Hi Anand, I stumbled across your blog post, and I enjoyed reading it. I'm a professional video editor, photographer. Ordered the 32 core, 64GB, M1 Pro Max for $3900. I'm upgrading from the iMac 5k, late 2015 model. I personally feel like am overkilling my configuration. I don't want to look back 2 years from now, and feel like I lost 4k, and now apple doubled again. Do you think I really need this much heavy configuration to use premiere pro cc, max 5k video editing, and canon raw images, and simultaneous creative cloud application running? what would you recommend, which can help me save money and not compromise on the performance? is my decision of going full configuration bad?
  • MykeM - Sunday, November 14, 2021 - link

    Read the byline (the names under the headlines). The site’s namesake- Anand- left a few years ago. He no longer writes here. The people replacing him are every bit as capable but none of them are actually named Anand.
  • razer555 - Thursday, November 4, 2021 - link

    Anandtech, your tests about the graphic seems wrong.
  • Sheepshot - Sunday, November 7, 2021 - link

    Anand tech = Apple shills.

    M1 beats both the M1Pro and max in power efficiency. Draws 50% of watt butt provides almost 65-70% of the performance in most relevant benches.
  • Hrunga_Zmuda - Sunday, November 7, 2021 - link


    The 90s called and want your insult back.
  • evernessince - Wednesday, November 10, 2021 - link

    HWUB just did a review of the M1 pro in actual applications and performance is good but not nearly as impressive as Anand suggests. These chips are competitive with laptop chips but you certainly don't need to bust out server class components as suggested in the article. Performance is very good in certain areas and in others it's very poor. Most of the time it's about as good as X86 laptop chips. GPU is decent but given the price, you can get much much more performance on X86 at a much lower price.
  • Motti.shneor - Sunday, November 14, 2021 - link

    I think I heard M1 Max and M1 Pro have different number of CPU cores? Here you say they're identical?

    Also, I keep asking myself why a tech visionary like yourself doesn't see the "big picture" and the bold transitional step in computing taken here.

    For me, that sheer "horse power" means very little - I'm using a 1st generation M1 Mac-Mini, with medium configuration, beside an i9 MacBookPro from 2020 - and the Mini is SO MUCH BETTER in each and every way and meaning (except of course for the terrible bugs and deteriorating quality and bad behavior at boot time, the EFI and such)

    As a power user, and Mac/iOS software engineer/tech-lead for over 35 years, and with my pack of 400 applications installed, some native, some emulated, and my 0.5TB library of photos and 0.5TB library of music.... well, with all this, I can testify that MacMini "feels" 5 times faster than the MBP, in most everything I DO. Maybe it'll fail on benchmarks, but I couldn't care less. Rebuild a project? snap. Export a video while rescaling it? Immediate! heavy image conversion? no time. Launch a heavy app? before you know it. It FEELS very very fast, and that's 1st generation.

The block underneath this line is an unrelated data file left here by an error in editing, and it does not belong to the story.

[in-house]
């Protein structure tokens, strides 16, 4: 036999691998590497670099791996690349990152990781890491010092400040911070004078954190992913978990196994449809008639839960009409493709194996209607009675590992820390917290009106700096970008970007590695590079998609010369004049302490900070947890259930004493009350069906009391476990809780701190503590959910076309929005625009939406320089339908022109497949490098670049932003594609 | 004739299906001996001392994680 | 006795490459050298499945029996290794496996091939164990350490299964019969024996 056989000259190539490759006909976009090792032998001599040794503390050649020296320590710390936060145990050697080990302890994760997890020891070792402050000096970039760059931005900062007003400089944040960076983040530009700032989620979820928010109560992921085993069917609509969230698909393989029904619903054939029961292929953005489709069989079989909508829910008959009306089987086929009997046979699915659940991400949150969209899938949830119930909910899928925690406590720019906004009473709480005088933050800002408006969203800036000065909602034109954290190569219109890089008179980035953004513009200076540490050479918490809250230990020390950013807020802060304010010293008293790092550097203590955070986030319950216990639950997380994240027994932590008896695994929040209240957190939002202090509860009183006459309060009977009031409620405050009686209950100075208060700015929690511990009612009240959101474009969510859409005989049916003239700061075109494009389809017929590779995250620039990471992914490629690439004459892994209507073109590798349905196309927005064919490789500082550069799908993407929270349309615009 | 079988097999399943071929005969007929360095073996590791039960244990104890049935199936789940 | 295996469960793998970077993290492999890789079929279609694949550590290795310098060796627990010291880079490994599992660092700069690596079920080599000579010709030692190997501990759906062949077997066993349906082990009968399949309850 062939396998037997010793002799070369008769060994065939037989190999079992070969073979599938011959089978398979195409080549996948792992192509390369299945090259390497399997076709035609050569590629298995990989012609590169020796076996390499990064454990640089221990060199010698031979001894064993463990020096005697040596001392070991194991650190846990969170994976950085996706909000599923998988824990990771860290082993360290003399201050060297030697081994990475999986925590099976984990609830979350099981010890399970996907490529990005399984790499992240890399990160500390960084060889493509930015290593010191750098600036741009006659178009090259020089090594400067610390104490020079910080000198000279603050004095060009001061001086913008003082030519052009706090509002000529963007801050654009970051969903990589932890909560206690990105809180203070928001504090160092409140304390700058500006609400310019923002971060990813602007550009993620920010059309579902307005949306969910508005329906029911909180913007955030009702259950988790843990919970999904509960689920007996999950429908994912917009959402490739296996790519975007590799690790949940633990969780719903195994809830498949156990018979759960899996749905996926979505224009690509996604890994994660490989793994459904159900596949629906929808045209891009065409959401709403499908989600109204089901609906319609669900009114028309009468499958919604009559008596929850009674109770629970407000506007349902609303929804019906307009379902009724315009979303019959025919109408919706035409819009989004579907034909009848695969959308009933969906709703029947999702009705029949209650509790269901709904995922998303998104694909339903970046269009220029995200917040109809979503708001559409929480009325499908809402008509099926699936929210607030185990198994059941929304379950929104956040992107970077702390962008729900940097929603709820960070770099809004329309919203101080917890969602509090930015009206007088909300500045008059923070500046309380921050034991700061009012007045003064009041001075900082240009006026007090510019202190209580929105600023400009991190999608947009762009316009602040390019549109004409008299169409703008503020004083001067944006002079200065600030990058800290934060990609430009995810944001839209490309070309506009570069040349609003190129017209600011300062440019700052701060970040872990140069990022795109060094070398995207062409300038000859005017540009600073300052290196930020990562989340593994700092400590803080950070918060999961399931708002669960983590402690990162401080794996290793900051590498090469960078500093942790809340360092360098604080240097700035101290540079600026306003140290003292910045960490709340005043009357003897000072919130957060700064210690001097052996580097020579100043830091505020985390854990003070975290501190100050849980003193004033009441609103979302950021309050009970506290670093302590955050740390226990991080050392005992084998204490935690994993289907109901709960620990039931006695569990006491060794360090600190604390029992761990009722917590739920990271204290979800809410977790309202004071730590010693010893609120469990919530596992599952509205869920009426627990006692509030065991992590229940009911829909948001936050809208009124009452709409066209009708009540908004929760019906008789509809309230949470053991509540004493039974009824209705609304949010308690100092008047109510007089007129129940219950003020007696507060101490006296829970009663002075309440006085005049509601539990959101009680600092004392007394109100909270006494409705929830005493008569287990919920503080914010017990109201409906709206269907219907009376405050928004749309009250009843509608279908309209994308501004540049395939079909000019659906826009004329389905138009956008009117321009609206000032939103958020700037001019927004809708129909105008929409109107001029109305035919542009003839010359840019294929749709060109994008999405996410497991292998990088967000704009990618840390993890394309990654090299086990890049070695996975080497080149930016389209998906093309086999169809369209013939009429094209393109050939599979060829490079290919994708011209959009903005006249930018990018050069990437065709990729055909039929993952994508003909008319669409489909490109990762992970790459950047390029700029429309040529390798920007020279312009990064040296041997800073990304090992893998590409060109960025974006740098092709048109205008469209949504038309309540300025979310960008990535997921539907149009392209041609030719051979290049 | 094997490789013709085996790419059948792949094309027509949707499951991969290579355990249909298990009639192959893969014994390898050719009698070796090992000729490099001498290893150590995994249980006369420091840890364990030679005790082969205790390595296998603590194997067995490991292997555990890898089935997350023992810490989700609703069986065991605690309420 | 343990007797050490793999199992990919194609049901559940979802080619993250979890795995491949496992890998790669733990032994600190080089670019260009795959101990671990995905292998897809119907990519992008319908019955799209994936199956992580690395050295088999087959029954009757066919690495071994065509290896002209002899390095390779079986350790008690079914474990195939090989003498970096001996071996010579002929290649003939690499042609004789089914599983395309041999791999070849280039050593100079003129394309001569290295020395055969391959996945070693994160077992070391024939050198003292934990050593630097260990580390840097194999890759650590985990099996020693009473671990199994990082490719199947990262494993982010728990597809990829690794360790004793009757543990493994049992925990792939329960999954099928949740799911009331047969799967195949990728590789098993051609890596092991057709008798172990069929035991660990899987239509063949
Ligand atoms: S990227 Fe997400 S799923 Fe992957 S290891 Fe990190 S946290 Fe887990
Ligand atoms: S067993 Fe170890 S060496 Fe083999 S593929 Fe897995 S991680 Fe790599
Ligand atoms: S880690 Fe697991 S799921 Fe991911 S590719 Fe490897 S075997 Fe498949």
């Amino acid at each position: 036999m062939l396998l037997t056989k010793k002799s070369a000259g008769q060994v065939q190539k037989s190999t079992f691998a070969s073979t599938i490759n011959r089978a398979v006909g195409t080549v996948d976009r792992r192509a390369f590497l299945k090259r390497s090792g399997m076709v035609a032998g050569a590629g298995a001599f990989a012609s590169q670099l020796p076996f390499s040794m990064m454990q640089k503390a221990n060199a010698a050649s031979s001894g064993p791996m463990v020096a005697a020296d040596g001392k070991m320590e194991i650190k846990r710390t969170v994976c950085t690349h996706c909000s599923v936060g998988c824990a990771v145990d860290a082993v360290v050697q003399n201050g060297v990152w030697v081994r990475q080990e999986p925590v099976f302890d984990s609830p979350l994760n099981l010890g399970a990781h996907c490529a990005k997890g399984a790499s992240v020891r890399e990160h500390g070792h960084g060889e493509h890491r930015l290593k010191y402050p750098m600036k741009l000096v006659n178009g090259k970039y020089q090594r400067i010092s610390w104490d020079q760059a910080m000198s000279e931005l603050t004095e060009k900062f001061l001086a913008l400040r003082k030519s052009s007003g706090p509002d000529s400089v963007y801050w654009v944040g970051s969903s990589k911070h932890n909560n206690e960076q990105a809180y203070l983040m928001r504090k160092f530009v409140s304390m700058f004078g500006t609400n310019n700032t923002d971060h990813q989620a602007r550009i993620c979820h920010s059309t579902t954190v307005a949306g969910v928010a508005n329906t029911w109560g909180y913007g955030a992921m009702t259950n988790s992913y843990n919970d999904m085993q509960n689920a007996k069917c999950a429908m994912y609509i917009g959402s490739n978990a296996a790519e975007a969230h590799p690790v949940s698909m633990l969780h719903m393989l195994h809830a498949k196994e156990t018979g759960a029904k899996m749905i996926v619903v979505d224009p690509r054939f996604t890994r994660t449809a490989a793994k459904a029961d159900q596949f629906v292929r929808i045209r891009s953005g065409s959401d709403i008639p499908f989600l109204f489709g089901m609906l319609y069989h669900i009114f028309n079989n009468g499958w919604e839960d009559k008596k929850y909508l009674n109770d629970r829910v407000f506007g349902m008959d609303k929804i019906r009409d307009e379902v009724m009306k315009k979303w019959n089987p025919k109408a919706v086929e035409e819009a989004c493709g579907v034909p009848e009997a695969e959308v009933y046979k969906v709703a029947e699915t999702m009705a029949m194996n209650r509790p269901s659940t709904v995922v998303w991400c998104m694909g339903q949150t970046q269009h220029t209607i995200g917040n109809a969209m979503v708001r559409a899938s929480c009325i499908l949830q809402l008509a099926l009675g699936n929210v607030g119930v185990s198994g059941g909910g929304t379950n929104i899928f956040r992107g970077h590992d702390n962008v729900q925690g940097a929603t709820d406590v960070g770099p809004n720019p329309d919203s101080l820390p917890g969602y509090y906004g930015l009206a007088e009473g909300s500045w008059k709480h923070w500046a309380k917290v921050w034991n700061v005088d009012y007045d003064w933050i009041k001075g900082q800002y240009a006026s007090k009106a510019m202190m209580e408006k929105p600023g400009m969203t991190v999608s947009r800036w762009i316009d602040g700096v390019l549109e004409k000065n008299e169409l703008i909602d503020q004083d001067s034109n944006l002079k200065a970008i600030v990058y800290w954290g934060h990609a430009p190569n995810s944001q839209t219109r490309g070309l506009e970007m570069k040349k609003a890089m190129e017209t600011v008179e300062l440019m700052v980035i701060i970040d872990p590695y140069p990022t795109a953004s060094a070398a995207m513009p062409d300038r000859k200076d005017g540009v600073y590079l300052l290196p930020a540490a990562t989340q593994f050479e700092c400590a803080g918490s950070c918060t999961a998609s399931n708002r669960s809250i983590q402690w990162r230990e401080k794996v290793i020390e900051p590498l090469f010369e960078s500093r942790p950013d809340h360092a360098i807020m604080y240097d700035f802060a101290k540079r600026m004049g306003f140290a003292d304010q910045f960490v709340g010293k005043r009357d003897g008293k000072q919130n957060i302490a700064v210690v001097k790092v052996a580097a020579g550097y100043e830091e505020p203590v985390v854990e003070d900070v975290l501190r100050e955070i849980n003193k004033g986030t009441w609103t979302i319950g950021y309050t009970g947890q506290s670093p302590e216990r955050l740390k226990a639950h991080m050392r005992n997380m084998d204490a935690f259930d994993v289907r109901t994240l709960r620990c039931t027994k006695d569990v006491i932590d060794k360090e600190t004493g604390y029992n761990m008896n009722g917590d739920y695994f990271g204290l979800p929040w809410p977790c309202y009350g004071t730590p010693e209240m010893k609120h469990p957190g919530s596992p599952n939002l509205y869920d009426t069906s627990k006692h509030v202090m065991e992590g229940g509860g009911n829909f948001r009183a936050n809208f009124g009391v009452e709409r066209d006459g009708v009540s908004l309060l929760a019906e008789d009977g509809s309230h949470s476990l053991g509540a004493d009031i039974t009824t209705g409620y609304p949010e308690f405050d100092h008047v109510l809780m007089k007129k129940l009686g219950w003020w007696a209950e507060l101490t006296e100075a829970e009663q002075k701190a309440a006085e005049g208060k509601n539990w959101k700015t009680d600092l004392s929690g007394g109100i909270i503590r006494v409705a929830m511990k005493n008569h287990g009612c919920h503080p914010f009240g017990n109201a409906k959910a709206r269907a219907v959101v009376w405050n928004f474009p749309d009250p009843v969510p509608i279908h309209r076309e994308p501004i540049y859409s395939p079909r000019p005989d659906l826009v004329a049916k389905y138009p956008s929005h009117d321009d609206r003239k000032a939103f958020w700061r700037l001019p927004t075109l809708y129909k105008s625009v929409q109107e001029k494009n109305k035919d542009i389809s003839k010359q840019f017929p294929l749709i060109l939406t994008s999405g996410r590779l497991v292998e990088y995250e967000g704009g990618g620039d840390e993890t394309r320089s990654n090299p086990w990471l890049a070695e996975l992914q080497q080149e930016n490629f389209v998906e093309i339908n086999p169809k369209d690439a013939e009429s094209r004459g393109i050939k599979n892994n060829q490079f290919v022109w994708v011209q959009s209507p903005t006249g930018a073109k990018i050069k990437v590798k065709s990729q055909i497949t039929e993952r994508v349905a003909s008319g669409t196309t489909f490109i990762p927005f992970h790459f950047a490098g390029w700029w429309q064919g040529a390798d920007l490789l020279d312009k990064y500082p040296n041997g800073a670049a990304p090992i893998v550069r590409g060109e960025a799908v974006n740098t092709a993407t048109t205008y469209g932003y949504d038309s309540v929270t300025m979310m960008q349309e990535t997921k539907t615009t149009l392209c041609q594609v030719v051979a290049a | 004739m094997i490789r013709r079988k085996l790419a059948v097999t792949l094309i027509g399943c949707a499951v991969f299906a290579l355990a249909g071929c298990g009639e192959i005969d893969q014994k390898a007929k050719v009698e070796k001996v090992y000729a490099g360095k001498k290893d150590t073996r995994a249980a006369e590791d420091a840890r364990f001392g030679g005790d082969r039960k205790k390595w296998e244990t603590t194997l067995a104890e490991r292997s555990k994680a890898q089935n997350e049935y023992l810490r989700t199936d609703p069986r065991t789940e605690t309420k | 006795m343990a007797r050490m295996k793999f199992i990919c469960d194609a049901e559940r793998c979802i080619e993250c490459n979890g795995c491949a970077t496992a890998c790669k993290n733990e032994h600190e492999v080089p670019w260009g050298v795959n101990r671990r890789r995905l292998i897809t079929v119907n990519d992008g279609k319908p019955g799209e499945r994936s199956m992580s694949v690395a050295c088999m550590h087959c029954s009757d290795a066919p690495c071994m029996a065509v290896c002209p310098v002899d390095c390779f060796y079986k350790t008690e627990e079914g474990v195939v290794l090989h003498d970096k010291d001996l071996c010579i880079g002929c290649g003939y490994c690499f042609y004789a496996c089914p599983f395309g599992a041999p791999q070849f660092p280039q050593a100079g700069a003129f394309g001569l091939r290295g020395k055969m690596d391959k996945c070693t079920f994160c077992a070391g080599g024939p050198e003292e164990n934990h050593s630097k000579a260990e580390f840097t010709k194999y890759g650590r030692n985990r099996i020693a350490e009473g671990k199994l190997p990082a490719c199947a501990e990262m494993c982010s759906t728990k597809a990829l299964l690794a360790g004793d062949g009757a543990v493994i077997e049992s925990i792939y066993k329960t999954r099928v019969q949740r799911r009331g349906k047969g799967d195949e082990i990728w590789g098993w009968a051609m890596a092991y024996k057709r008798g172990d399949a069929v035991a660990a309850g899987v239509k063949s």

What I think IS IMPRTANT and not being said by anyone, is that the whole mode of computing goes back from "general purpose" into "specialized hardware". You can no longer appreciate a computer by its linear-programming CPU cycles, and if you do - you just get a completely wrong evaluation.

    Moreover - you CANT just "port some general C code from somewhere" and expect it to run fast. You MUST be using system APIs at SOME LEVEL, that will dispatch your work onto specialized hardware, so you gain from all those monstrous engines under the hood. If you will just compile some neural-networks engine or drag it over in python or something, it'll crawl and it will suck. But if you use Vision Framework from Apple, you'll have jaw-dropping performance. You MUST build software FOR the M1, to have the software shine. This is a paradigm shift, that contradicts everything we've seen in the last 40 years (moving from custom hardware into general-purpose computing devices).

    If history is to repeat itself like so many times in the past - soon enough all the competitors in the Computing arena will be forced into similar changes, so not to lose market share - and we'll have a very strange market, much harder to compare - because the Apple guys will always bring in Apple software highly optimized to use the hardware, and the "other" guys will pull their "specialized" software for their special processors... I

    I am quite thrilled, and I really want to have one of them M1 Max machines, just to feel them a little.

    Despite the long threads underneath, I think Gaming is not even secondary in the list of important aspects - And I also predict that Game makers will skip the Mac in the future just like today. It's not because they don't like it, but because of tradition, and because of the high priced entry point of Powerful Mac computers. Still - Corporate-America is buying MBPs like mad, and they'll keep doing that in the coming 3-5 years.
  • stevenLu - Tuesday, December 7, 2021 - link

    I am a fan of Apple technology. And I am only glad to read news about their development and some new technologies. Another new technology is used by Lucid Reality Labs. You can read more on their website
  • Cloakstar - Tuesday, December 21, 2021 - link

    One reason this M1 Max performs so well is that even though the CPU is in control, the memory hierarchy is more GPU+CPU than the typical CPU+GPU, so the typical APU memory bottleneck is gone. :D AMD APUs, for example, are highly memory bound, doubling in performance when you go form 1 stick of RAM to 4 sticks with bank+channel interleaving.
  • wr3@k0n - Friday, December 24, 2021 - link

    For a $3499 no shit it's competing with server grade, if it comes with that price. Though PC still ends up being cheaper and infinitely more repairable and upgradeable. This article doesn't address many of the drawbacks of the Apple ecosystem and it will take more than "close to PC" performance.